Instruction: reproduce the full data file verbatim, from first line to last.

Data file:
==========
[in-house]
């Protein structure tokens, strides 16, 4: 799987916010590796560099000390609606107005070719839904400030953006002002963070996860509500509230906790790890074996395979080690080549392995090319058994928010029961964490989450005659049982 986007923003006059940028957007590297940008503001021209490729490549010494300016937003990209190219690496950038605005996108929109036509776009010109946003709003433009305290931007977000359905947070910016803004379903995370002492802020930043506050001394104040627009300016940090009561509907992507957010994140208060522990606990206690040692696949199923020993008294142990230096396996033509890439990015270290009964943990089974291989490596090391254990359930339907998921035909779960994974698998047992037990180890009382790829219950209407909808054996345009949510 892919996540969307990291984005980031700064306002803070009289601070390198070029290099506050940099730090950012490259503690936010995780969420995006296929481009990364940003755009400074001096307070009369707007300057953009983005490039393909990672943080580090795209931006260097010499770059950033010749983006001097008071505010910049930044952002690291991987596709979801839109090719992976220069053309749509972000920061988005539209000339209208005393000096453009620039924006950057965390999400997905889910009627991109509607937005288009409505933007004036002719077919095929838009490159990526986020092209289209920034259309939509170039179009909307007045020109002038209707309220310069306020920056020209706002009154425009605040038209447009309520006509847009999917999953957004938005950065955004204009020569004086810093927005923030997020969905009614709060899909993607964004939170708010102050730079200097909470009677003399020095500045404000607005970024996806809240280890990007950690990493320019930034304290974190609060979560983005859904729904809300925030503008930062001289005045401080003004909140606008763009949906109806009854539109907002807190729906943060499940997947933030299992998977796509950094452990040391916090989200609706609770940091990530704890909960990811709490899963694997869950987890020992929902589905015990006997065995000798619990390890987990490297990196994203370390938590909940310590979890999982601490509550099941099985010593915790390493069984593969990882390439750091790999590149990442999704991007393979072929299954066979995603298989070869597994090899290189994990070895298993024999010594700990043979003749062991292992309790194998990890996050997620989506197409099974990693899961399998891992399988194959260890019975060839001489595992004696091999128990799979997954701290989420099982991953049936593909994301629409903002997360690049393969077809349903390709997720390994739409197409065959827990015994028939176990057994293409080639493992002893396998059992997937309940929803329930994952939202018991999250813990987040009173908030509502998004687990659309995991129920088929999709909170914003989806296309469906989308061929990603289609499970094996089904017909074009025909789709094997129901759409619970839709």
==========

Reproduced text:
[in-house]
């Protein structure tokens, strides 16, 4: 799987916010590796560099000390609606107005070719839904400030953006002002963070996860509500509230906790790890074996395979080690080549392995090319058994928010029961964490989450005659049982 986007923003006059940028957007590297940008503001021209490729490549010494300016937003990209190219690496950038605005996108929109036509776009010109946003709003433009305290931007977000359905947070910016803004379903995370002492802020930043506050001394104040627009300016940090009561509907992507957010994140208060522990606990206690040692696949199923020993008294142990230096396996033509890439990015270290009964943990089974291989490596090391254990359930339907998921035909779960994974698998047992037990180890009382790829219950209407909808054996345009949510 892919996540969307990291984005980031700064306002803070009289601070390198070029290099506050940099730090950012490259503690936010995780969420995006296929481009990364940003755009400074001096307070009369707007300057953009983005490039393909990672943080580090795209931006260097010499770059950033010749983006001097008071505010910049930044952002690291991987596709979801839109090719992976220069053309749509972000920061988005539209000339209208005393000096453009620039924006950057965390999400997905889910009627991109509607937005288009409505933007004036002719077919095929838009490159990526986020092209289209920034259309939509170039179009909307007045020109002038209707309220310069306020920056020209706002009154425009605040038209447009309520006509847009999917999953957004938005950065955004204009020569004086810093927005923030997020969905009614709060899909993607964004939170708010102050730079200097909470009677003399020095500045404000607005970024996806809240280890990007950690990493320019930034304290974190609060979560983005859904729904809300925030503008930062001289005045401080003004909140606008763009949906109806009854539109907002807190729906943060499940997947933030299992998977796509950094452990040391916090989200609706609770940091990530704890909960990811709490899963694997869950987890020992929902589905015990006997065995000798619990390890987990490297990196994203370390938590909940310590979890999982601490509550099941099985010593915790390493069984593969990882390439750091790999590149990442999704991007393979072929299954066979995603298989070869597994090899290189994990070895298993024999010594700990043979003749062991292992309790194998990890996050997620989506197409099974990693899961399998891992399988194959260890019975060839001489595992004696091999128990799979997954701290989420099982991953049936593909994301629409903002997360690049393969077809349903390709997720390994739409197409065959827990015994028939176990057994293409080639493992002893396998059992997937309940929803329930994952939202018991999250813990987040009173908030509502998004687990659309995991129920088929999709909170914003989806296309469906989308061929990603289609499970094996089904017909074009025909789709094997129901759409619970839709």